For many people, Memorial Day is the symbol of summer’s start. What’s lost to some today is its original meaning – and day.
On May 5, 1868, an organization of Union army veterans — the Grand Army of the Republic (GAR) — established Decoration Day as a time for the nation to decorate the graves of the war dead with flowers.
At Arlington National Cemetery, then-Congressman James Garfield spoke about the solemn occasion. “We do not know one promise these men made, one pledge they gave, one word they spoke; but we do know they summed up and perfected, by one supreme act, the highest virtues of men and citizens. For love of country they accepted death, and thus resolved all doubts, and made immortal their patriotism and their virtue,” he said.
The GAR said Decoration Day should be observed on May 30 each year because the timing would permit flowers to be in bloom all over the country.
Some local areas observed similar ceremonies starting in 1866. In 1888, Congress passed an act making May 30 a holiday in the District of Columbia. By the start of the 20th century, ceremonies were being held on May 30 around the country. And after World War I, the holiday was expanded to honor all American war fatalities.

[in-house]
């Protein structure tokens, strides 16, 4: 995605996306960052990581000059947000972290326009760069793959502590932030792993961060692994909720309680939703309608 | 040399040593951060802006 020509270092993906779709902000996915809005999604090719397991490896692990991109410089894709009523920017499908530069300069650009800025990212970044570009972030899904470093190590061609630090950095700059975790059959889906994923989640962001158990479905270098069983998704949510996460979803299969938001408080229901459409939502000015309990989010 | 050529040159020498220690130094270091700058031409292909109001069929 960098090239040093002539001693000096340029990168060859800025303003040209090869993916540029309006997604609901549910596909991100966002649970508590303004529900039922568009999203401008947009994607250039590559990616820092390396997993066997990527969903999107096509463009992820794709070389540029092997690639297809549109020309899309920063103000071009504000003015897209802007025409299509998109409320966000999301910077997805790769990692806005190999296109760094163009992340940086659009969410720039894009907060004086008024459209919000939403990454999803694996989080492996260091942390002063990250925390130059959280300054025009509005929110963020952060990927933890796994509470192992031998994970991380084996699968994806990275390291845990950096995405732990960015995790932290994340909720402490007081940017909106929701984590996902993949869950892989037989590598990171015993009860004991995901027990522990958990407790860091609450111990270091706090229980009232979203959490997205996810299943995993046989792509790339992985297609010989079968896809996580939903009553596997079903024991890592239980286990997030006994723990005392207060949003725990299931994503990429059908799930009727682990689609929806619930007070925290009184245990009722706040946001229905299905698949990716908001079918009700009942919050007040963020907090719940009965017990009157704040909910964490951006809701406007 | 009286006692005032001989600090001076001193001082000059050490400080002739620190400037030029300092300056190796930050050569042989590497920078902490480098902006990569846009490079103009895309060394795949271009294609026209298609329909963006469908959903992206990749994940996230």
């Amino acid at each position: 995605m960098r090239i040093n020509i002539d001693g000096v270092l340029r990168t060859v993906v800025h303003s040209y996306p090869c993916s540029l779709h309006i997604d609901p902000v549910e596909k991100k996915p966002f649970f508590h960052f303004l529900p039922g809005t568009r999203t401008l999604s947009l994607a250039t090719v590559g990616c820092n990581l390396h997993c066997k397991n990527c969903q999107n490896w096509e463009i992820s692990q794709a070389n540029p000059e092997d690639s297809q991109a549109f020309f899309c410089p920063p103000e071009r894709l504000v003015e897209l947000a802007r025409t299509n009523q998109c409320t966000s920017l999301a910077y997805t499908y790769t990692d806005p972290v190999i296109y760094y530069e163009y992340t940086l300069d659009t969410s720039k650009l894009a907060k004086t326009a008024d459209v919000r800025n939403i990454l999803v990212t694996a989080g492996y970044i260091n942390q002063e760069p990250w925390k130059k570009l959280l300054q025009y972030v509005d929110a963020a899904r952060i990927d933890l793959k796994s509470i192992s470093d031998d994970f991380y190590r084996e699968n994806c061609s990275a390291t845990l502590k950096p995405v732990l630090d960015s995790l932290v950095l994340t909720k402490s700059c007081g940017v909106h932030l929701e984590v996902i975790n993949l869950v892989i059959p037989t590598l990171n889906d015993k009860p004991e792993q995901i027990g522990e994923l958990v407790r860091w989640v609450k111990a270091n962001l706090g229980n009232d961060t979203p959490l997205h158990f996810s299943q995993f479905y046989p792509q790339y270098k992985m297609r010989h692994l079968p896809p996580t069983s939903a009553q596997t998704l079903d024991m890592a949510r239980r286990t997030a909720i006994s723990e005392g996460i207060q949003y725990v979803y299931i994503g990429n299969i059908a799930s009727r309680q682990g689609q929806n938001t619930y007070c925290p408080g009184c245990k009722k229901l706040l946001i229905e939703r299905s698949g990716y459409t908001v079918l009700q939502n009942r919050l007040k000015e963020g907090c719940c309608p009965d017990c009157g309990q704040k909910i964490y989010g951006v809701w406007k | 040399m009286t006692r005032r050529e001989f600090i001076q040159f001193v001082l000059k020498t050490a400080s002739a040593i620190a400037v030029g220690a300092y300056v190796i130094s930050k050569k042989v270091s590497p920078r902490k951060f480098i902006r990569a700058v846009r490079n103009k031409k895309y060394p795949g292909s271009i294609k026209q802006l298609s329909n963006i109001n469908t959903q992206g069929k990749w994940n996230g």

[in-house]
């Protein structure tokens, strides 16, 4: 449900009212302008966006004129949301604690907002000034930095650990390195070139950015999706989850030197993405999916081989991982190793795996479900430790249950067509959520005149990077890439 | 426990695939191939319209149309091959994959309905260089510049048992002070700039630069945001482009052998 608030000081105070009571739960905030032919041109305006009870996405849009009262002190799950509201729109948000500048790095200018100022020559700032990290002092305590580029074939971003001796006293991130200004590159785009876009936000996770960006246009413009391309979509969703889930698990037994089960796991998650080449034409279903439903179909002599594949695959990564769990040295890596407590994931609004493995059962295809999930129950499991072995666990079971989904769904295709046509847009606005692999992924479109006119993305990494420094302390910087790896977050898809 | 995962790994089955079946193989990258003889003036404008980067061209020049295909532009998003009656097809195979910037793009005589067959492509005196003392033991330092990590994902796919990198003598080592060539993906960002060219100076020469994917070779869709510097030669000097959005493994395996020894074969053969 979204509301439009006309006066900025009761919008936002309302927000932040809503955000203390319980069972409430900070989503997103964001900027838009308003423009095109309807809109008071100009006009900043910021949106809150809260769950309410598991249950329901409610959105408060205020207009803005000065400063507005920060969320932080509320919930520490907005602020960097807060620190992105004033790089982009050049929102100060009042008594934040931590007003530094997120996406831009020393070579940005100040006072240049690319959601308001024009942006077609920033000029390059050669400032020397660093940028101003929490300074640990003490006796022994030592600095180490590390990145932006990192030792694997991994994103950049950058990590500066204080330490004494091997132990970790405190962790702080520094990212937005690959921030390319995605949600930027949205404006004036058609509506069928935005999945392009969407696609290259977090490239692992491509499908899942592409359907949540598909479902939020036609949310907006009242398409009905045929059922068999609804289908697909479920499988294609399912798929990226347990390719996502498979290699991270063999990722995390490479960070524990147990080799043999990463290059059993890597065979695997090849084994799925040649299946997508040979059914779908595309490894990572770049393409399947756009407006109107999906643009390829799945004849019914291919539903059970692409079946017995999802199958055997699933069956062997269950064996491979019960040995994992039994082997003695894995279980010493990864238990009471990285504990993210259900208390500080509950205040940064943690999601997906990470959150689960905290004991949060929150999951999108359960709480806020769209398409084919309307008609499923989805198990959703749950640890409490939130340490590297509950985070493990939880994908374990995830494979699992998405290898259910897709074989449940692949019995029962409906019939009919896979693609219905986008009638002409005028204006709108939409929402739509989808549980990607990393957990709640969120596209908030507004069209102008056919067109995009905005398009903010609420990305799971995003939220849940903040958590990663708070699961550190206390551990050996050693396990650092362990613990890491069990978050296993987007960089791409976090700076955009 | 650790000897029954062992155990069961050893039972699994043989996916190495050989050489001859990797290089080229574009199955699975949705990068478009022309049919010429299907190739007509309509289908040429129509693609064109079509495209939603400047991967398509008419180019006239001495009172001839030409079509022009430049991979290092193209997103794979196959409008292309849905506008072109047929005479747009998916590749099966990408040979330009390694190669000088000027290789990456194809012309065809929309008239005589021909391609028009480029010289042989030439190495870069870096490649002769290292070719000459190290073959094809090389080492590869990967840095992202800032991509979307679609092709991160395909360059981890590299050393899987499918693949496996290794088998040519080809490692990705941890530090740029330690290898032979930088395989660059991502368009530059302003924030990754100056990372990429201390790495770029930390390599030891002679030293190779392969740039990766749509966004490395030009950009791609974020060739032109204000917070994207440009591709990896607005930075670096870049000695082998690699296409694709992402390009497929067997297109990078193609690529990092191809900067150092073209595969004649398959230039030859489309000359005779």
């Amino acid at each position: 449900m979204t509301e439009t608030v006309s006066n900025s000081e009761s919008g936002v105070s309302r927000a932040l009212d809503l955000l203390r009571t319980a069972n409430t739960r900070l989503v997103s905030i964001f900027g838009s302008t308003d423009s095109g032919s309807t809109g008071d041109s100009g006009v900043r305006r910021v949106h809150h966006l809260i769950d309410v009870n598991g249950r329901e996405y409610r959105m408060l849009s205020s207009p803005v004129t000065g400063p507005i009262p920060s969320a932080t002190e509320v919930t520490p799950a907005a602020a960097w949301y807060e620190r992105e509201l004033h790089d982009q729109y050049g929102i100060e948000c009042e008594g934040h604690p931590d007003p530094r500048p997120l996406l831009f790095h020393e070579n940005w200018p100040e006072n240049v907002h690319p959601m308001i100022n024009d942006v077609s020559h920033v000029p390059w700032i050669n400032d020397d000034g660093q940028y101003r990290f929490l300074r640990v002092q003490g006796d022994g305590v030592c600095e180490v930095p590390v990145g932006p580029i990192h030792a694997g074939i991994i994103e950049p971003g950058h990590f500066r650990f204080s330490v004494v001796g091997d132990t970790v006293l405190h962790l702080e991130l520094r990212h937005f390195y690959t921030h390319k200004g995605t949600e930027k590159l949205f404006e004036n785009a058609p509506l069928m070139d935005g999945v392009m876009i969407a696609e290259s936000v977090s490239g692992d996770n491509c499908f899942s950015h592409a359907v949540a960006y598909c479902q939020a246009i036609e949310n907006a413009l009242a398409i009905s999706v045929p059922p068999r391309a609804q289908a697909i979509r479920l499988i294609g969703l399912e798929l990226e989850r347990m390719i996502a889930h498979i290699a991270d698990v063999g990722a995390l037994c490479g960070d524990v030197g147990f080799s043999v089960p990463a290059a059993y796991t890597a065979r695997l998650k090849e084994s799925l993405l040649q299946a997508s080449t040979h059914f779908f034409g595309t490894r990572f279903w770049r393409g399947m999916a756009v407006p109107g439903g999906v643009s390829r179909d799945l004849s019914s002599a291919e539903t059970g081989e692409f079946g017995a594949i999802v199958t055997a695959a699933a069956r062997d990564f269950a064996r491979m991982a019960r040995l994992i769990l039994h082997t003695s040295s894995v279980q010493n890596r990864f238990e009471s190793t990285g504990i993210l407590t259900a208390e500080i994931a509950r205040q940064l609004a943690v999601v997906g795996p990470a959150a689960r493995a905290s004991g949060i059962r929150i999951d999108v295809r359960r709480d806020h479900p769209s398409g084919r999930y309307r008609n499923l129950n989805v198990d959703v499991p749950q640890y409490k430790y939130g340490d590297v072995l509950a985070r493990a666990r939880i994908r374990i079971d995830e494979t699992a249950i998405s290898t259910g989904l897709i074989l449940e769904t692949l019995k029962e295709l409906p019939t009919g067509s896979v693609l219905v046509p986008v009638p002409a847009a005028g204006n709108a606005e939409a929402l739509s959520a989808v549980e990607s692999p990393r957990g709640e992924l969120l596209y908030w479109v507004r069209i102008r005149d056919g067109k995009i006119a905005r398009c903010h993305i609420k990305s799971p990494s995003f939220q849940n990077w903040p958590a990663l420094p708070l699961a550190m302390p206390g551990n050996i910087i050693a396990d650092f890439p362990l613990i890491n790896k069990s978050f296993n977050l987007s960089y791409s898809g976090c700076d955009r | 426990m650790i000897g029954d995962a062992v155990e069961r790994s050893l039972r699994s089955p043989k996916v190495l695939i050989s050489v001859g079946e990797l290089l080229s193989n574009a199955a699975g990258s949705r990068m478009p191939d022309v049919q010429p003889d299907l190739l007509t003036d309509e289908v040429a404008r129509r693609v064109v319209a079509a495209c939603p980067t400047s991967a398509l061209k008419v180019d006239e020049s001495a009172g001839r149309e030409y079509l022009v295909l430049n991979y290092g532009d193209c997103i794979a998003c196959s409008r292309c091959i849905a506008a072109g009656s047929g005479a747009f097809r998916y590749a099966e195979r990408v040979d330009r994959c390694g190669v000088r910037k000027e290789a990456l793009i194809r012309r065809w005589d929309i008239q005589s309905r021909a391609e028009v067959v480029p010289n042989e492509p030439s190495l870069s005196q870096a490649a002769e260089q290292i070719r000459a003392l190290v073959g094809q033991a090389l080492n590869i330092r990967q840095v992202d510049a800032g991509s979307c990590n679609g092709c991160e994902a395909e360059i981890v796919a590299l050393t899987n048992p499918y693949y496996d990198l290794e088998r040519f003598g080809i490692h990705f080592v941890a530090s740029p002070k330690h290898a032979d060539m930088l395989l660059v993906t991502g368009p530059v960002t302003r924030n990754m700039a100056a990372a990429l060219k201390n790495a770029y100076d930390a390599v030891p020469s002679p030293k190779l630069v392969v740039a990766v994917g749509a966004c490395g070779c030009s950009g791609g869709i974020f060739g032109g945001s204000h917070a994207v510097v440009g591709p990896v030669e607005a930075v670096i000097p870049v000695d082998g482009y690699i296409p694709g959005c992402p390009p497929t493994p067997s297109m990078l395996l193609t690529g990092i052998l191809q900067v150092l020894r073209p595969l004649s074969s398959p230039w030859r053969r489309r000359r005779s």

The name “Memorial Day” became more commonplace after World War II. But the federal government didn’t officially adopt that name until 1967.
The Uniform Holidays Bill of 1968 moved the holiday to the last Monday in May. Originally, Veterans Day also was in the list of government holidays slated to always be on a Monday, but it was moved back to its original day of November 11 in 1978.
For years, efforts to reestablish the May 30 date by the VFW, the American Legion, and Senator Daniel Inouye of Hawaii didn’t succeed. Inouye, who died in 2012 at the age of 88, wasn’t just a senior member of Congress. He was at Pearl Harbor on December 7, 1941, as a medical volunteer. He later enlisted in the Army and lost an arm serving his country while in Italy.
But the proponents of Memorial Day’s original meaning argue that it should always be on May 30, no matter the day of the week, as a way for more people to recall why people made the ultimate sacrifice for their nation.